The 50-year-old from Naples, Fla., had limited investment knowledge but attended several seminars before starting to trade in May. So far, York said, she’s up an average of 40% a month and is trading full time.
“It’s the best job I’ve ever had, not just for the enjoyment but from the compensation standpoint,” said York, who previously sold telecom equipment. “I’ve replaced a significant six-figure income.”
Trading activity at online brokerages jumped in the second quarter as the stock market began rebounding in early March from its deep sell-off. Compared with a year earlier, activity was up 28% at E-Trade Financial Corp. and 36% at TD Ameritrade Holding Corp.
Frenetic trading also is rising among Wall Street professionals.
So-called high-frequency trading, which involves souped-up computers trading stocks in milliseconds, makes up at least half of total trading volume, according to some estimates.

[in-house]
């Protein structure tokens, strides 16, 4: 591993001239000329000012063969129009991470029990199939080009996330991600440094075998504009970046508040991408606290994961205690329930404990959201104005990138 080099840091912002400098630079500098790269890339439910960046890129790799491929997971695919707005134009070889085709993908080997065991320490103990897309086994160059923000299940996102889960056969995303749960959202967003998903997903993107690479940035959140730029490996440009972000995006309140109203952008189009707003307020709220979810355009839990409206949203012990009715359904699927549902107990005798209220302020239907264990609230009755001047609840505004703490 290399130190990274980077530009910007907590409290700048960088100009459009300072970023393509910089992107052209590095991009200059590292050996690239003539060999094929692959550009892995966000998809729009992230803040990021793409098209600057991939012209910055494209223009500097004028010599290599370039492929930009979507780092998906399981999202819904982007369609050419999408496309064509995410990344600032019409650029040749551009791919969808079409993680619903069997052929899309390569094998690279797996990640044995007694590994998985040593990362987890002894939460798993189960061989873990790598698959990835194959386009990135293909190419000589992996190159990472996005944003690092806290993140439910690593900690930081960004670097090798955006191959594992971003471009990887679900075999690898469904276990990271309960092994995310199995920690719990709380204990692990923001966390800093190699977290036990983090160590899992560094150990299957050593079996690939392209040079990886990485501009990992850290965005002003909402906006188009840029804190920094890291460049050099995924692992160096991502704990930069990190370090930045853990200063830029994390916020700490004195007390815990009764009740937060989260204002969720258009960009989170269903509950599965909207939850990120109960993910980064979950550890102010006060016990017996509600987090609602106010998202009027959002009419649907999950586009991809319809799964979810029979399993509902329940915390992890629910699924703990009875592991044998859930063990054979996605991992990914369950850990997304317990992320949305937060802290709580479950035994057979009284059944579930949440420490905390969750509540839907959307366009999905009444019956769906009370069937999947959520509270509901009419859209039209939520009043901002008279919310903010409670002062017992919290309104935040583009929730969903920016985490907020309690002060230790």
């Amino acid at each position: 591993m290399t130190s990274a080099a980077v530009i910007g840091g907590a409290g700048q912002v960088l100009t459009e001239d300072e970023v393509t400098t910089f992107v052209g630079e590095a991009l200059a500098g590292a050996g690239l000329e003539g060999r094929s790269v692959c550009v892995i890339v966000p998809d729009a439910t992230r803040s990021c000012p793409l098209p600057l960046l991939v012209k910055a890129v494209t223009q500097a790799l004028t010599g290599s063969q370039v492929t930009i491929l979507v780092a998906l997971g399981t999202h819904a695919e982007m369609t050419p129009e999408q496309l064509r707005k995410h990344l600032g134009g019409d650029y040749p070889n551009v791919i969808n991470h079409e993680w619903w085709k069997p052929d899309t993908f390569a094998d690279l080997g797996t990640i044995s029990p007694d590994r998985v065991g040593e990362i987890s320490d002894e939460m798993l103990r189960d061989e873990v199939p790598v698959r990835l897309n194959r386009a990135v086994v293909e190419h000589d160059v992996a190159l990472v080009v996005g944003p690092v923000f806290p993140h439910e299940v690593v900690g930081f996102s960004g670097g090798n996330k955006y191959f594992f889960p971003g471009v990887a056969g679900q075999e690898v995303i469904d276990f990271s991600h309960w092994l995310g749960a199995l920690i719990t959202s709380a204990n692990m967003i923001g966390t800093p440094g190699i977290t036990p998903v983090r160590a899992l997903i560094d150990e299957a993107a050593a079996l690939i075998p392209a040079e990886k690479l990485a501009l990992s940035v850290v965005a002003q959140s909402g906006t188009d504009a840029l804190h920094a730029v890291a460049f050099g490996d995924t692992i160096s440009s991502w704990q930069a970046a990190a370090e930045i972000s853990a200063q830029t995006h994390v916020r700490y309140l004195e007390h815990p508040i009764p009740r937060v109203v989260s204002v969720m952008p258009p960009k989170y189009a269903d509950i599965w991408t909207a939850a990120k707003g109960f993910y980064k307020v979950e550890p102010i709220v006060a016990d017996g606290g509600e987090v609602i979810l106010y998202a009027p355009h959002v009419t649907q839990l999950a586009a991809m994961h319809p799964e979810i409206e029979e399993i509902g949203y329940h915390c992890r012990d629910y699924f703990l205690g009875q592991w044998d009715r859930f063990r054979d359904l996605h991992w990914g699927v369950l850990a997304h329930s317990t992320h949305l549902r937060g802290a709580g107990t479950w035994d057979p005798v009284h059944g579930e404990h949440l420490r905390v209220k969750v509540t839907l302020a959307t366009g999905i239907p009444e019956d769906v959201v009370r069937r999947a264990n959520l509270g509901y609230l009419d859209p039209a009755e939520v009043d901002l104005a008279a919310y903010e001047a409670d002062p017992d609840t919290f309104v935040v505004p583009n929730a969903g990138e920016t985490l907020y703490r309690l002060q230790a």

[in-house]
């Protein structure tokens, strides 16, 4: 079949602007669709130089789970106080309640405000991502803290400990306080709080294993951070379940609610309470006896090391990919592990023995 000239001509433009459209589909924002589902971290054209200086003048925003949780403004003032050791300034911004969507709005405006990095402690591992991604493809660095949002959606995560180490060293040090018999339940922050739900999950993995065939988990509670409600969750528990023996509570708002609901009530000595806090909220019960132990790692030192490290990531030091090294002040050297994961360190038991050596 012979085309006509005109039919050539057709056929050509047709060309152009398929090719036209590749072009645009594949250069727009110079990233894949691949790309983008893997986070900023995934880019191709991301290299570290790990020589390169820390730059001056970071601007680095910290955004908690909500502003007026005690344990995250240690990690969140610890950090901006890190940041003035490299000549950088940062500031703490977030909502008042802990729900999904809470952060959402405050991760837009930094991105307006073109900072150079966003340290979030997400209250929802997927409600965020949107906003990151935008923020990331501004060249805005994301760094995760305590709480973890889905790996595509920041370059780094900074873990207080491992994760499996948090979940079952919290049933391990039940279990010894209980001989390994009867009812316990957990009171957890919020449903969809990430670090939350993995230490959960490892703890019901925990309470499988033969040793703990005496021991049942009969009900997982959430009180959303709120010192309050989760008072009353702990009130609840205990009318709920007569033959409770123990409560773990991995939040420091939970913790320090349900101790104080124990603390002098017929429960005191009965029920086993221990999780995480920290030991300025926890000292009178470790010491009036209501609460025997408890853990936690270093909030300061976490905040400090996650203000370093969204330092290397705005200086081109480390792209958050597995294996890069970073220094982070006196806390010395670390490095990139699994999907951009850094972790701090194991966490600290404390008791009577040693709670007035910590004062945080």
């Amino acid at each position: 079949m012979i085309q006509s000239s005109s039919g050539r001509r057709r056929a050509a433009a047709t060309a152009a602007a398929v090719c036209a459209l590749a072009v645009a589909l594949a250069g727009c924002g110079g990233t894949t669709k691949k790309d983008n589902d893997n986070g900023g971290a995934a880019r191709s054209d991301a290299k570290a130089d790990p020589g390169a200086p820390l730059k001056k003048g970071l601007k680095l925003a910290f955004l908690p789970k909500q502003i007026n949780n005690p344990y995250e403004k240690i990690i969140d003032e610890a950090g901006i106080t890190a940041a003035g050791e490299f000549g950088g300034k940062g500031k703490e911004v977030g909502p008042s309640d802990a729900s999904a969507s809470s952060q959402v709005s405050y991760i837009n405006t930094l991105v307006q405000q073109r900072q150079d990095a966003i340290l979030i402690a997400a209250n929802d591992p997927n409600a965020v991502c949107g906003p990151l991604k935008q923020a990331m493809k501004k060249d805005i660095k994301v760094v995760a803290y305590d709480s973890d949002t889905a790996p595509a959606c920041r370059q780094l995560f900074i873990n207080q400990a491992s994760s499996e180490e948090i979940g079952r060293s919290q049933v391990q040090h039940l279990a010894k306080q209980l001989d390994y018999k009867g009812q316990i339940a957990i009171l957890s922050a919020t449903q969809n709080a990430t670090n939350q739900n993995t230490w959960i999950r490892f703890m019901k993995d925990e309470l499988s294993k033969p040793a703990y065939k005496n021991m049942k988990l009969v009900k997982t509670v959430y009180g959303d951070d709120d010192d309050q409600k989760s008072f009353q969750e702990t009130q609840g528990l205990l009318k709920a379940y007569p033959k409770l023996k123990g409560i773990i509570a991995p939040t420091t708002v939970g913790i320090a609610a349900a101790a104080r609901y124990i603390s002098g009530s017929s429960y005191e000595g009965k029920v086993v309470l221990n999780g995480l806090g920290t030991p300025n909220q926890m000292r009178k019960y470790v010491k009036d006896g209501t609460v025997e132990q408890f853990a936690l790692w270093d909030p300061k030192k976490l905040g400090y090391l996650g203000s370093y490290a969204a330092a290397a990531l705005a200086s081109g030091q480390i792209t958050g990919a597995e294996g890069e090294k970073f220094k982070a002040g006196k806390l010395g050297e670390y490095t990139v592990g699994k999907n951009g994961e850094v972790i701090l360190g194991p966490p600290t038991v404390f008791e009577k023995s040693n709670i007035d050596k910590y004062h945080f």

Among individuals, activity is picking up in some risky areas.
Currency trading by so-called retail investors, for example, is expected to jump to $125 billion a day this year from $100 billion last year, according to Aite Group, a research firm. It has risen steadily from $10 billion in 2001.
Some individuals recently have jumped into one of the newest and riskiest investment products, known as leveraged exchange-traded funds. ETFs are mutual funds that trade like stocks and can be bought and sold throughout the day. A leveraged ETF is like a regular fund on steroids. It gives two to three times the return of an underlying stock index. For example, if financial shares rise 2% on a given day, a fund could jump as much as 6%. Some leveraged funds move in the opposite direction of an index. If an index rose 2%, an inverse fund could fall up to 6%.
Leveraged funds are one of the fastest-growing products on Wall Street. Total assets surged to $32 billion at the end of June from $11 billion 18 months earlier, according to State Street Global Advisors. The first leveraged fund debuted three years ago. There are now 126.
However, there is mounting concern that small investors don’t understand the risks of leveraged funds. In some cases, critics say, they have suffered sharp and unexpected losses.